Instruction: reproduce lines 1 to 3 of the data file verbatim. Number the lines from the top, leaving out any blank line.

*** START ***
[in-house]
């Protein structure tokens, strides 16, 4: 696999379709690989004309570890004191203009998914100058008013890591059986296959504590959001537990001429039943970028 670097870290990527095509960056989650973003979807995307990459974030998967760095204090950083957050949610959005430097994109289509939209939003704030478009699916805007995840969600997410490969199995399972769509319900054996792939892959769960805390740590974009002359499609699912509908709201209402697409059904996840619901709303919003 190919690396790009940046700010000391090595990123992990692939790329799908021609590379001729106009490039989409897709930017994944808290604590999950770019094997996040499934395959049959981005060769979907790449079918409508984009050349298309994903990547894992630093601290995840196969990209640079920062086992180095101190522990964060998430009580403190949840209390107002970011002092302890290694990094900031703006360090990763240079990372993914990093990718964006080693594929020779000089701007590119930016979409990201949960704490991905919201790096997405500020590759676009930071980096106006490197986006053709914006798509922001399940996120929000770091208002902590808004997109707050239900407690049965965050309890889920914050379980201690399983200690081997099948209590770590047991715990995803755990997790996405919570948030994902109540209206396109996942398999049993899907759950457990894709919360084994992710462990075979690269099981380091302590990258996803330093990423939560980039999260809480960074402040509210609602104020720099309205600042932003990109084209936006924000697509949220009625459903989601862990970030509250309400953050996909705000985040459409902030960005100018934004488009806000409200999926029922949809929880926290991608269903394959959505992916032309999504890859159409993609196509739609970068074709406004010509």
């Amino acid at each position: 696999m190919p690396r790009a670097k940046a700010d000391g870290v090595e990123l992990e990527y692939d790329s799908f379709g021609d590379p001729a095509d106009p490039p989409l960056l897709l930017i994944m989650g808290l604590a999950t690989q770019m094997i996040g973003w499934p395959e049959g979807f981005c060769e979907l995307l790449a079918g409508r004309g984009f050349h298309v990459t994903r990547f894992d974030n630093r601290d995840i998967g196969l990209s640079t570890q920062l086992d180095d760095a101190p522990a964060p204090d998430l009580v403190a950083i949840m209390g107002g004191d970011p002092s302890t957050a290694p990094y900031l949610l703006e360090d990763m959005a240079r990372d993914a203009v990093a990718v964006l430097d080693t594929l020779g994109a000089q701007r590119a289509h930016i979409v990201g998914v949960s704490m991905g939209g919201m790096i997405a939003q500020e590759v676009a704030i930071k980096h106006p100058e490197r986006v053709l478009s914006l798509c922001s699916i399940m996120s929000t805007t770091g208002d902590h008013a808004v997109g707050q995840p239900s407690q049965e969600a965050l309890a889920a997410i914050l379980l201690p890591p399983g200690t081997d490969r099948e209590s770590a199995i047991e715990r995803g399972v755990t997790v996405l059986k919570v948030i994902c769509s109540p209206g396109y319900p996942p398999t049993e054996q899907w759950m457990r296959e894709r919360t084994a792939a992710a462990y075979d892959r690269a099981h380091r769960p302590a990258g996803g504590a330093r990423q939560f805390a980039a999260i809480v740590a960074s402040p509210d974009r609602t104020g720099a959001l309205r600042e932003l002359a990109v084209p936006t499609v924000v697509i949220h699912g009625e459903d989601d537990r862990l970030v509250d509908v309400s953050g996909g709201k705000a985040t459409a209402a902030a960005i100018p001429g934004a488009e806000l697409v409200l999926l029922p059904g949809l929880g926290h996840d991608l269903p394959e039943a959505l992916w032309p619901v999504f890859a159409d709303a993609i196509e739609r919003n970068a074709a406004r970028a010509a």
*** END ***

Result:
[in-house]
């Protein structure tokens, strides 16, 4: 696999379709690989004309570890004191203009998914100058008013890591059986296959504590959001537990001429039943970028 670097870290990527095509960056989650973003979807995307990459974030998967760095204090950083957050949610959005430097994109289509939209939003704030478009699916805007995840969600997410490969199995399972769509319900054996792939892959769960805390740590974009002359499609699912509908709201209402697409059904996840619901709303919003 190919690396790009940046700010000391090595990123992990692939790329799908021609590379001729106009490039989409897709930017994944808290604590999950770019094997996040499934395959049959981005060769979907790449079918409508984009050349298309994903990547894992630093601290995840196969990209640079920062086992180095101190522990964060998430009580403190949840209390107002970011002092302890290694990094900031703006360090990763240079990372993914990093990718964006080693594929020779000089701007590119930016979409990201949960704490991905919201790096997405500020590759676009930071980096106006490197986006053709914006798509922001399940996120929000770091208002902590808004997109707050239900407690049965965050309890889920914050379980201690399983200690081997099948209590770590047991715990995803755990997790996405919570948030994902109540209206396109996942398999049993899907759950457990894709919360084994992710462990075979690269099981380091302590990258996803330093990423939560980039999260809480960074402040509210609602104020720099309205600042932003990109084209936006924000697509949220009625459903989601862990970030509250309400953050996909705000985040459409902030960005100018934004488009806000409200999926029922949809929880926290991608269903394959959505992916032309999504890859159409993609196509739609970068074709406004010509």
């Amino acid at each position: 696999m190919p690396r790009a670097k940046a700010d000391g870290v090595e990123l992990e990527y692939d790329s799908f379709g021609d590379p001729a095509d106009p490039p989409l960056l897709l930017i994944m989650g808290l604590a999950t690989q770019m094997i996040g973003w499934p395959e049959g979807f981005c060769e979907l995307l790449a079918g409508r004309g984009f050349h298309v990459t994903r990547f894992d974030n630093r601290d995840i998967g196969l990209s640079t570890q920062l086992d180095d760095a101190p522990a964060p204090d998430l009580v403190a950083i949840m209390g107002g004191d970011p002092s302890t957050a290694p990094y900031l949610l703006e360090d990763m959005a240079r990372d993914a203009v990093a990718v964006l430097d080693t594929l020779g994109a000089q701007r590119a289509h930016i979409v990201g998914v949960s704490m991905g939209g919201m790096i997405a939003q500020e590759v676009a704030i930071k980096h106006p100058e490197r986006v053709l478009s914006l798509c922001s699916i399940m996120s929000t805007t770091g208002d902590h008013a808004v997109g707050q995840p239900s407690q049965e969600a965050l309890a889920a997410i914050l379980l201690p890591p399983g200690t081997d490969r099948e209590s770590a199995i047991e715990r995803g399972v755990t997790v996405l059986k919570v948030i994902c769509s109540p209206g396109y319900p996942p398999t049993e054996q899907w759950m457990r296959e894709r919360t084994a792939a992710a462990y075979d892959r690269a099981h380091r769960p302590a990258g996803g504590a330093r990423q939560f805390a980039a999260i809480v740590a960074s402040p509210d974009r609602t104020g720099a959001l309205r600042e932003l002359a990109v084209p936006t499609v924000v697509i949220h699912g009625e459903d989601d537990r862990l970030v509250d509908v309400s953050g996909g709201k705000a985040t459409a209402a902030a960005i100018p001429g934004a488009e806000l697409v409200l999926l029922p059904g949809l929880g926290h996840d991608l269903p394959e039943a959505l992916w032309p619901v999504f890859a159409d709303a993609i196509e739609r919003n970068a074709a406004r970028a010509a």